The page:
Far better is the surprise of the month, the debut from Brooklyn’s The Bones of J. R. Jones. His rough-edged blues on Dark Was The Yearling are great. Lulling you into a false sense of acoustic security before firing up the electric country blues of ‘Good Friend Of Mine’ give you a sense of what he’s about. Like a younger, more dextrous Seasick Steve Jonathon Linaberry (the alter ego of Bones…) has a soulful voice that can pull off the quieter, calmer tunes like ‘St. James’ Bed’ and Hawaiian-hued ‘Hearts Racing’. Listening to those, and other simple, traditional tracks like ‘Broken Land’, you wouldn’t think the New Yorker comes from a hardcore punk background. Then you get into ‘Black Letter Day’ and you begin to get it. A surprisingly tender blues roots release, Dark Was… is a quiet success.

We might be a bit late to this particular party but Vikesh Kapoor’s debut release is full of timeless stories. It’s an understated album full of traditional instruments and sounds, Kapoor’s voice has an old time feel to it that compliments each song. The Ballad of Willy Robbins’ title track sums all this up in one four-and-a-half minute story of a man’s life - superb stuff. Tales of hard working Joes (‘I Dreamt Blues’) and changing towns (‘Ode To My Hometown’), thematically there are lots of similarities with the king of blue collar music, Bruce Springsteen, but the choice of delivery are at opposite ends of the scale, Kapoor is simple, clear, and small, where the boss is big, powerful, and stadium ready. When a debut is this impressive there’s plenty of room for both.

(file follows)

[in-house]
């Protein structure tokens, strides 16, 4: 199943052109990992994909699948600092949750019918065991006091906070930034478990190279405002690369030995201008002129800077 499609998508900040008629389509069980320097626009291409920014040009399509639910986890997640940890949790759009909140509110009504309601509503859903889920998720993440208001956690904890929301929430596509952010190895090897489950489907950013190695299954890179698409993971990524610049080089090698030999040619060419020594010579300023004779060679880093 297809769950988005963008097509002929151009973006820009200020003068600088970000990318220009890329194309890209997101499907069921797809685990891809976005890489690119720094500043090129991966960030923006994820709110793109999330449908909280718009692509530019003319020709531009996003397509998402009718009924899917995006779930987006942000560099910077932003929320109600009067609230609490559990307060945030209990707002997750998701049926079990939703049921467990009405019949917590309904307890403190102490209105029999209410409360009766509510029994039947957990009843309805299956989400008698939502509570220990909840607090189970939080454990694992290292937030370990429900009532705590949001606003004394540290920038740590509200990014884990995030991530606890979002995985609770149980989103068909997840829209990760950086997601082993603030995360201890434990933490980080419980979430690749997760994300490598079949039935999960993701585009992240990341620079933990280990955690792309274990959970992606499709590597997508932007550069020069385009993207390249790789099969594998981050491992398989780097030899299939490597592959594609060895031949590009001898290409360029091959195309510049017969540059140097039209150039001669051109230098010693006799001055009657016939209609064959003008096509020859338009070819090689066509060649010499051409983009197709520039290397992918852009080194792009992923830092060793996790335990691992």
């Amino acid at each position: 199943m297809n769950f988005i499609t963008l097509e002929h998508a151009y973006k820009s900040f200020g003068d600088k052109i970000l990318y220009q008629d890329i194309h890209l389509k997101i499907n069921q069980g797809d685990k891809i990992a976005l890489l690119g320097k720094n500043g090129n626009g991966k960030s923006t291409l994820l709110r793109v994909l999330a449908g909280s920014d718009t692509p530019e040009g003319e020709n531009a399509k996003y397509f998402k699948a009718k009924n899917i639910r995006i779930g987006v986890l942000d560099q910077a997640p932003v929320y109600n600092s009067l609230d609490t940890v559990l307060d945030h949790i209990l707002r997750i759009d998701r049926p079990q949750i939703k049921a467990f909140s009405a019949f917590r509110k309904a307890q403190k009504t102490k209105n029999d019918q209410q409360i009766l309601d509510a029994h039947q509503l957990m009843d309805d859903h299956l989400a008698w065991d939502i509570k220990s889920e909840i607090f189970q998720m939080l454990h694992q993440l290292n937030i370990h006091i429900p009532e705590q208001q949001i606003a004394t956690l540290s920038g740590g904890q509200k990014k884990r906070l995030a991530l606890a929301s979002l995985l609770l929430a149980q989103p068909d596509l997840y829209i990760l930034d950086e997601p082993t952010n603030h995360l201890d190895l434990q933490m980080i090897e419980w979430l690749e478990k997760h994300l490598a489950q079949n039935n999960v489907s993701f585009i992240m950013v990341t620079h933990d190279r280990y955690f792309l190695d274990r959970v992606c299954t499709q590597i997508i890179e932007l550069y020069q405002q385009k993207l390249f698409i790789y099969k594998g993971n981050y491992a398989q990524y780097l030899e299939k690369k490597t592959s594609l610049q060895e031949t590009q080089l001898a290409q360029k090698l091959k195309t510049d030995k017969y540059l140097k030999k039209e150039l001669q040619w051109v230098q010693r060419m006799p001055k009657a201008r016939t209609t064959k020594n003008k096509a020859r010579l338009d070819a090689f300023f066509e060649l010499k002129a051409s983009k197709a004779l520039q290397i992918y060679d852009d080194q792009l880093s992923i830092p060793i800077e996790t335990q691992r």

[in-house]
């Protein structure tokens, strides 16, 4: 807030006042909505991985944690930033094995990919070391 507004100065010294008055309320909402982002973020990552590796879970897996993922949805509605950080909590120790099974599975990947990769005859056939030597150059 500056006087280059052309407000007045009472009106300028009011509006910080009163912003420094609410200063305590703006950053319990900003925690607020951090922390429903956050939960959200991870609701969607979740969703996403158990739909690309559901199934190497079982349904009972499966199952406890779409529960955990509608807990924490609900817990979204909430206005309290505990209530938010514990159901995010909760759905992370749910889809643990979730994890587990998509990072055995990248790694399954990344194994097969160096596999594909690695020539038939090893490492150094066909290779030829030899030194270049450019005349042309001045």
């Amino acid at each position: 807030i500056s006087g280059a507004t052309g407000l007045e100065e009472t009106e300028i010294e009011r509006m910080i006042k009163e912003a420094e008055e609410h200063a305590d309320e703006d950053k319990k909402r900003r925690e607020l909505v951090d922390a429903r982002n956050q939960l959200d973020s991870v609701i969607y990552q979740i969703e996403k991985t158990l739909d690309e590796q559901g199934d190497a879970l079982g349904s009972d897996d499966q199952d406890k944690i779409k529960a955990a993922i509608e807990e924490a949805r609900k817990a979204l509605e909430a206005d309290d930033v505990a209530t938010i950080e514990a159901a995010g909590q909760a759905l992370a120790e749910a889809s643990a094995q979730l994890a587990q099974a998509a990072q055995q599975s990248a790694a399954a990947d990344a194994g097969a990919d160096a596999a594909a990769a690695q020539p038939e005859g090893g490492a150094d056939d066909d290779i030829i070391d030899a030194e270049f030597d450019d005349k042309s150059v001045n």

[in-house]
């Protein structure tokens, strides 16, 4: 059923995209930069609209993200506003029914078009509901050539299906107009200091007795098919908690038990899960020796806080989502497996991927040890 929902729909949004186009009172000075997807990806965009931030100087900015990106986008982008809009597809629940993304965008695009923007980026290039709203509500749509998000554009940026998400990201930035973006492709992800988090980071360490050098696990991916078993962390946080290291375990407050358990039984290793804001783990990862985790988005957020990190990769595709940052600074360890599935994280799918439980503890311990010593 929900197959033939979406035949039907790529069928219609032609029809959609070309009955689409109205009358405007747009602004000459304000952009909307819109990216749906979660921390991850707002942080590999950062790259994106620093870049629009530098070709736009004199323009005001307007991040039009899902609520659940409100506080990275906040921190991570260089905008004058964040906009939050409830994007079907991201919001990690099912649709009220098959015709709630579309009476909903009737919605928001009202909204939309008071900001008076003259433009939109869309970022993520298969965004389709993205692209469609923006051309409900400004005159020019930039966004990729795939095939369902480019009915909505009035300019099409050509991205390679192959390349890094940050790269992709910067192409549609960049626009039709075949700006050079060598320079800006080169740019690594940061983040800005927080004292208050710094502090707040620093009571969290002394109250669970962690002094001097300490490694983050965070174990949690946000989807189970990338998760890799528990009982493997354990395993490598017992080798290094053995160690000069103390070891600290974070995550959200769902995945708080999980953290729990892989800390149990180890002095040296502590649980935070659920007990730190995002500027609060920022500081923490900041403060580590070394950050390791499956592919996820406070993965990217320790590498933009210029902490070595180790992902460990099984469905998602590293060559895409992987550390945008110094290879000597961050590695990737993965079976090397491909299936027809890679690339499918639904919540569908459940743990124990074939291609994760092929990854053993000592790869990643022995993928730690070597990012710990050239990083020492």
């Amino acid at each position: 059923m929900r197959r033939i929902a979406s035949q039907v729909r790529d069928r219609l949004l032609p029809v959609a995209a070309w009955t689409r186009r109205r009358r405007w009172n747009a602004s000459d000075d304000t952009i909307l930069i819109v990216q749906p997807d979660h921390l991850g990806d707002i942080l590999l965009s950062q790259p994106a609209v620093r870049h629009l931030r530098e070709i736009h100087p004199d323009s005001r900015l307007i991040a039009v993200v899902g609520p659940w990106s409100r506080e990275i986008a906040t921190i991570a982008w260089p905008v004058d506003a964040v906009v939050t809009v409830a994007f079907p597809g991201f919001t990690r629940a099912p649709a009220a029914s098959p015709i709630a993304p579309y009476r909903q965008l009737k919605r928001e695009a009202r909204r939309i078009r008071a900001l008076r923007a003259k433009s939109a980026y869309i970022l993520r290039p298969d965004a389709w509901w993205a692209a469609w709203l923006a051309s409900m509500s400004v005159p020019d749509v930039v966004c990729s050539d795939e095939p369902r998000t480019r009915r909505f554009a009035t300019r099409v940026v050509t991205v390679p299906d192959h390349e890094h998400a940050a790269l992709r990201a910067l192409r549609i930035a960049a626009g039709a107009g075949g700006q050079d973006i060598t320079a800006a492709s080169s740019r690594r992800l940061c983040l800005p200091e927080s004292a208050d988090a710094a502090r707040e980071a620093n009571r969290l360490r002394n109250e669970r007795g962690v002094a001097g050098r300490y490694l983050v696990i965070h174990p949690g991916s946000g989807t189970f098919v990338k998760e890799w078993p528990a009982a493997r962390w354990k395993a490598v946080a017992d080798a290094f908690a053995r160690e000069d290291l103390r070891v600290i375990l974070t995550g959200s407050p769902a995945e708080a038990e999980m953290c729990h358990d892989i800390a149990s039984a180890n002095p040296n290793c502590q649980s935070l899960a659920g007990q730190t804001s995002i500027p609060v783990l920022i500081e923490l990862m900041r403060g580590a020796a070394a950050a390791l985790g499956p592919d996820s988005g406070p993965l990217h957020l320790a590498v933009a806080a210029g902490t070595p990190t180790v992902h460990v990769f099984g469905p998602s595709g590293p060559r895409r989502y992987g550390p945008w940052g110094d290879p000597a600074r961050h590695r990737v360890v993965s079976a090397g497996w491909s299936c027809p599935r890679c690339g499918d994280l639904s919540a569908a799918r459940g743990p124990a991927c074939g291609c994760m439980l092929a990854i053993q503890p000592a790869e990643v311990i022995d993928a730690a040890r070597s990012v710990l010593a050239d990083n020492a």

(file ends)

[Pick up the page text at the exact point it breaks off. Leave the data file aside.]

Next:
Finally, P.J. Pacifico is at the pop-folk end of the spectrum. His five track Overlooking The Obvious release is pleasant enough but a little light on substance. Song titles like ‘Just Like a Lover’ and ‘This Is My Heart’ give you a flavour of their sickly sweet nature.

Questionin’ this month is with London’s Roald Dahl-respecting folkers Danny and the Champions of the World, whose latest album Stay True is out now.

What you sellin'?

We're selling good times and good old rock an’ soul, giving it all we've got! We're just at the end of a three week run of shows in Scandinavia, heading to Spain next week and then back to the UK for a load of festivals. Then a big UK tour in October. Our latest album Stay True is a good place to start…

What you listenin'?

As we speak we're listening to Scott.H.Biram’s latest. Sturgill Simpson's Metamodern Sounds in Country Music is on very heavy rotation. Loving all of Tedeschi Trucks Band and just a load of great soul and country records.

What you sayin'?

Don't be too cool for school...when you forget about all that shit, life is so much richer. Get out there have a go! Big love, folks x

Blair Dunlop - House Of Jacks 7/10
Brigitte DeMeyer - Savannah road 8/10
PJ Pacifico - Overlooking The Obvious 4/10
Tumbling Bones - Loving A Fool 7/10
Amen Dune - Love 2/10
The Bones of JR Jones - Dark Was The Yearling 8/10
Vikesh Kapoor - The Ballad Of Willy Robbins 7/10